Theresa May has suggested a transition period of about two years.
EU negotiators have agreed to start preliminary work on a future relationship. However, they still want more concessions on the UK’s so-called “divorce payment” before starting talks on trade and transition.
The five business bodies – which together represent firms employing millions of people – are calling for more urgency. With less than a year and a half left until the UK leaves the EU, this is vital.
Concern about the loss of UK jobs and investment was underlined last week when the head of Goldman Sachs, Lloyd Blankfein, tweeted that he will be “spending a lot more time” in Frankfurt.
All of this comes at the worst time for the UK. Unemployment fell again by 52,000 in the three months to August to 1.4 million. Therefore, the jobless rate remains unchanged at 4.3% from the previous quarter.
Mrs May is due to address the commons on the progress of Brexit negotiations later this week.
Here’s a controversial statement:
Interviews are scarier for interviewers than interviewees.
Not only do you have the responsibility of structuring the interview, knowing exactly what you want and bringing the best out of a candidate, you have some pretty tough decisions to make at the end of it. Life-changing decisions, in fact.
But, before you go into interviewer meltdown, here are some tips to make sure you are fully prepared for the task ahead.
1. Know your business.
Not just your job.
That moment at the end of every interview when you ask the candidate if they have any questions? Make sure you can answer them. Whatever they may be. What skills does the business need long-term? Be ready to spot talent and think outside the box. They may not be right for this precise role but if you know the entire business inside out, you will be in a position to refer them, develop them and potentially hire someone who has the ability to make an impact in a way you never thought possible. So, re-learn your business in the same way that your potential candidate will be learning it for the first time. And don’t get caught out.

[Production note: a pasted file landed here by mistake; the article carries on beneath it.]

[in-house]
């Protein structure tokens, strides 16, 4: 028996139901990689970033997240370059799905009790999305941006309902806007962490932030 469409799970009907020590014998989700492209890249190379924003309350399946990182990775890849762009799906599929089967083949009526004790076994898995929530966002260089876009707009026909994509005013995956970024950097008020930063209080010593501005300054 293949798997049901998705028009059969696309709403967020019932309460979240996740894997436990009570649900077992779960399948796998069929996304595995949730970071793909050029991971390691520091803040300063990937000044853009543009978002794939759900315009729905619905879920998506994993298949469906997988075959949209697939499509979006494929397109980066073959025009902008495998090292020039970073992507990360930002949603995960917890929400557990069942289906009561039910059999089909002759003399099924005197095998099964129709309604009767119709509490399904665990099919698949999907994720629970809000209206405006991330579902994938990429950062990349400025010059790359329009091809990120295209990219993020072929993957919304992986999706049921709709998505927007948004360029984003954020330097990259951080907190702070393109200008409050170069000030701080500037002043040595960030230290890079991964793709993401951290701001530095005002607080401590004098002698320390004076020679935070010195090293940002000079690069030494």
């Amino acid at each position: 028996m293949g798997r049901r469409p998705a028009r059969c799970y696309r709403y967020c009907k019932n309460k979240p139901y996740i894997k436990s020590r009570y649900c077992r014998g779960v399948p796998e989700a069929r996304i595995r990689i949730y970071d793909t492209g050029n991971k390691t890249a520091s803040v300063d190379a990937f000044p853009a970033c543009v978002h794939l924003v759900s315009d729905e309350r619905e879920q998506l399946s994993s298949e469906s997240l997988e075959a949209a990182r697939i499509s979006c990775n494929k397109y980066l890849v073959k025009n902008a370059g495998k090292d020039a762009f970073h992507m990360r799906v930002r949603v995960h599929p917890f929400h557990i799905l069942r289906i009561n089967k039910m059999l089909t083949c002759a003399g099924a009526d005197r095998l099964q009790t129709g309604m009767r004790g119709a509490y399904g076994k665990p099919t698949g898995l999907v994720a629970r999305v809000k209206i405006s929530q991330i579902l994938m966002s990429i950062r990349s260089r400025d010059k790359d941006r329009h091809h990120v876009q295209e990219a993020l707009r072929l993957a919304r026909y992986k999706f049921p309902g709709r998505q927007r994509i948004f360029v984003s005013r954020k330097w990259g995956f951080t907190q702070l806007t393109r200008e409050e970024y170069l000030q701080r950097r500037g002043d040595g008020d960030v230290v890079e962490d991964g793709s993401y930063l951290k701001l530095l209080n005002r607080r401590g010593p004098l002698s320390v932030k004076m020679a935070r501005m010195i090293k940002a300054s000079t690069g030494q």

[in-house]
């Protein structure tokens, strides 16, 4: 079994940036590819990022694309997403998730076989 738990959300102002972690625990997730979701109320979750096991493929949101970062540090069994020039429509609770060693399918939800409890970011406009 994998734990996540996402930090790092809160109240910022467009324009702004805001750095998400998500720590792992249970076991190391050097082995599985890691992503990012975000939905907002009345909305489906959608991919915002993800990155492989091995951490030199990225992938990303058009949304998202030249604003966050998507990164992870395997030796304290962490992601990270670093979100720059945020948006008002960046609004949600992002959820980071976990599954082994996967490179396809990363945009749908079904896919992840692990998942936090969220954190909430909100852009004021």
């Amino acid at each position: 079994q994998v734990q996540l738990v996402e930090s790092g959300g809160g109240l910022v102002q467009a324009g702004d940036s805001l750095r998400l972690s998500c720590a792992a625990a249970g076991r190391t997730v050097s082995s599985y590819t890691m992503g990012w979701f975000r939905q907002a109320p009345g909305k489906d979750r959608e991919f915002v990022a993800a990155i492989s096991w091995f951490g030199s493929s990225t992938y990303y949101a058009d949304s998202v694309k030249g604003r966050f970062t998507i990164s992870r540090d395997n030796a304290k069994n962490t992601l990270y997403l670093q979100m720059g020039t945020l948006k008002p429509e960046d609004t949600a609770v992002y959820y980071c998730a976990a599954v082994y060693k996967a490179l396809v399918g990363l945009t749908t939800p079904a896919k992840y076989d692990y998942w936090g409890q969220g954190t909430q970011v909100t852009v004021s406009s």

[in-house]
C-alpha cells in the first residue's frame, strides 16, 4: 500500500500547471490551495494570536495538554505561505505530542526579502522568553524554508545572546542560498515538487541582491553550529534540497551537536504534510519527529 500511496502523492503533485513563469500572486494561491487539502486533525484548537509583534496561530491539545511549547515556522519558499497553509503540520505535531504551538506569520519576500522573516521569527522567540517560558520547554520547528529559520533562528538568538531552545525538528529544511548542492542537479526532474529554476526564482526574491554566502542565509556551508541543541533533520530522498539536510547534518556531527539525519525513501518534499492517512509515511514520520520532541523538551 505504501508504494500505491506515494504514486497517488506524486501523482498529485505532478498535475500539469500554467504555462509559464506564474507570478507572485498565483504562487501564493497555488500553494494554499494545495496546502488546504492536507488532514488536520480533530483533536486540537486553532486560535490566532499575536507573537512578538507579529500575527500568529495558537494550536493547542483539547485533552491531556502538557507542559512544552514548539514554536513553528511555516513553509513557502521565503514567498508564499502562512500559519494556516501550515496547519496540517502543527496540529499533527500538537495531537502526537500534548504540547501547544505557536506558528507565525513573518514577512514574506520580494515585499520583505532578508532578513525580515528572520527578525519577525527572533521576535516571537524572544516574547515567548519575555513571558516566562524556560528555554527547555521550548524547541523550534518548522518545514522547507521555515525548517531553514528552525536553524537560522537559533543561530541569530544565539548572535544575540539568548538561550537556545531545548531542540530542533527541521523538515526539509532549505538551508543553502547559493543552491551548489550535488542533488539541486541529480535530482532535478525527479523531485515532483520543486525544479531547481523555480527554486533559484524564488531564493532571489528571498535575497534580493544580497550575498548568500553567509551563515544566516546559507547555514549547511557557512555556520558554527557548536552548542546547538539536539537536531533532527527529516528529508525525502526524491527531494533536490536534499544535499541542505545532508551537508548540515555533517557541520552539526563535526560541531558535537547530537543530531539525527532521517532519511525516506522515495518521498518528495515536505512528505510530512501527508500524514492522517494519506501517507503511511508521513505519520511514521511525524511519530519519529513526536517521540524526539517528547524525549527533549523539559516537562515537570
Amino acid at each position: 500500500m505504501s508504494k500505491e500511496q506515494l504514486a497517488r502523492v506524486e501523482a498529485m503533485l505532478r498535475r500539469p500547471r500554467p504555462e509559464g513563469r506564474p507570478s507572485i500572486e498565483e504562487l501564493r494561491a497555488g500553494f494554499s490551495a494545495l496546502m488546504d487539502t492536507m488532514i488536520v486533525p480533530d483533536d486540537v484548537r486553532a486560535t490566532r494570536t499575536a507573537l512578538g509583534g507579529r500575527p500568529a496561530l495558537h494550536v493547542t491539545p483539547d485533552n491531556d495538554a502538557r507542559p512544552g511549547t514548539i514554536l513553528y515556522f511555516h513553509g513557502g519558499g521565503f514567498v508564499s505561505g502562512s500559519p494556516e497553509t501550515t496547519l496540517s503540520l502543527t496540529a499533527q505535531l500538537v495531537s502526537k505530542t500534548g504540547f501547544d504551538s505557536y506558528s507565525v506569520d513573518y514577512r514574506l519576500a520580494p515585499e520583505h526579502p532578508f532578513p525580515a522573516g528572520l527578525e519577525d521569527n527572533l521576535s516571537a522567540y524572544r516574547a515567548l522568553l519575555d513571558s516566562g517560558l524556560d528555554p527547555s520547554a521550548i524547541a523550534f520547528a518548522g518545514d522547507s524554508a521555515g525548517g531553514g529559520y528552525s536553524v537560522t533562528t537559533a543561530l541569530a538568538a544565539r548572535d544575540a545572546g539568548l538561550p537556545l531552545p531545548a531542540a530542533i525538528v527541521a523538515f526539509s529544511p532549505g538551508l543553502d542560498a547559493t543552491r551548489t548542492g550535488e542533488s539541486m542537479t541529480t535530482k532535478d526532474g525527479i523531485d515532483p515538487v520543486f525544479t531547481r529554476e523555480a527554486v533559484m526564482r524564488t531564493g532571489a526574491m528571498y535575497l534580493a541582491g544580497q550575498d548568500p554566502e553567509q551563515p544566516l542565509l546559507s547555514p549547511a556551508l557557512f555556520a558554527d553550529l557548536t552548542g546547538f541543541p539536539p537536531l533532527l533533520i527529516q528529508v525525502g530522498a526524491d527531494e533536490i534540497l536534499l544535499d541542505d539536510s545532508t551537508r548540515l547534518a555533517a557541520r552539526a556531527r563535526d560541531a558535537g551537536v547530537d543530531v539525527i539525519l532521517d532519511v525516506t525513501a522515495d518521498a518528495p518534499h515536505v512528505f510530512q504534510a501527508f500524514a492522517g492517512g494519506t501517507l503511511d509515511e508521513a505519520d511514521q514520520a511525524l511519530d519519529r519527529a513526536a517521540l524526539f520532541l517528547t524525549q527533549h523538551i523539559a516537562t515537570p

2. The last minute CV print-out.
A cursory glance over a candidate’s CV five minutes before they walk in the room just isn’t going to cut it. Prepare for the interview in the same way your candidate will have. If they knew your name in advance, presume they have researched you on Linkedin (maybe on Facebook too, god forbid) and do the same back. That way you can tailor your questioning to a real understanding of that person, getting the most out of your time together. Remember, you are both on trial here.
3. Start as you mean to go on.
Make the beginning of the interview as positive as possible. Putting your candidate at ease is going to help you analyse their suitability far more easily than if they are stressed or on edge. So start by giving information, rather than with the hard questions. Talk a little about your role, the vacancy, how it fits in with the business as a whole. Make them feel excited about the position and ease them into questions based on your knowledge of their experience. Remember when you’ve been on the other side and make this interview memorable for the right reasons.
4. Be specific.
This is where your knowledge of the candidate’s experience will really come into play. Dig deeper into their CV. What did that project return for the business? How did they create company buy-in for that campaign? A good candidate with a robust CV will relish these opportunities to share their expertise and knowledge. A bad candidate will expose themselves. An easy decision for you.
5. Culture first.
The last thing you want to do is be responsible for bringing in ‘that guy’ to the business. The one that simply doesn’t fit in, is difficult to work with and, no matter how extensive their experience, just never feels part of the team. Leave time in the interview for finding out about the person behind the CV. What do they do out of work? Generic answers won’t do here, do a bit of digging, where were they last weekend? Does that resonate with how your business or department operates? It’s not just about do you like them: will they bring that something extra to your company that it needs? And, from their point of view, will this be an enjoyable place for them to work? Only you can answer that one…
We can help you prepare for the task of interviewing. Just give our team a call and we will talk you through the process from start to finish. Or follow us on twitter for more interviewer insights.